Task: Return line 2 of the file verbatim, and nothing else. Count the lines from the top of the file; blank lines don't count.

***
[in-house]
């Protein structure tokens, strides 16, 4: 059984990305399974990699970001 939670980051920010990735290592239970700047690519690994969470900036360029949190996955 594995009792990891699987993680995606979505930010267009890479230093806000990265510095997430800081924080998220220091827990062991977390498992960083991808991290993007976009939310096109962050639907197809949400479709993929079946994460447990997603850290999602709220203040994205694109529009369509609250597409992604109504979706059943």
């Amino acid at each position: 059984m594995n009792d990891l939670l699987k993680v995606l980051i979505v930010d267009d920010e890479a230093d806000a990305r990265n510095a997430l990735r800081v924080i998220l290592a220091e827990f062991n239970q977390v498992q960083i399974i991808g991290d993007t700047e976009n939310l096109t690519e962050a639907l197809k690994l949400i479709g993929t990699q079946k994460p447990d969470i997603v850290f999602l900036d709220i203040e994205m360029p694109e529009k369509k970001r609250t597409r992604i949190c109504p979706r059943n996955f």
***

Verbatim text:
């Protein structure tokens, strides 16, 4: 059984990305399974990699970001 939670980051920010990735290592239970700047690519690994969470900036360029949190996955 594995009792990891699987993680995606979505930010267009890479230093806000990265510095997430800081924080998220220091827990062991977390498992960083991808991290993007976009939310096109962050639907197809949400479709993929079946994460447990997603850290999602709220203040994205694109529009369509609250597409992604109504979706059943």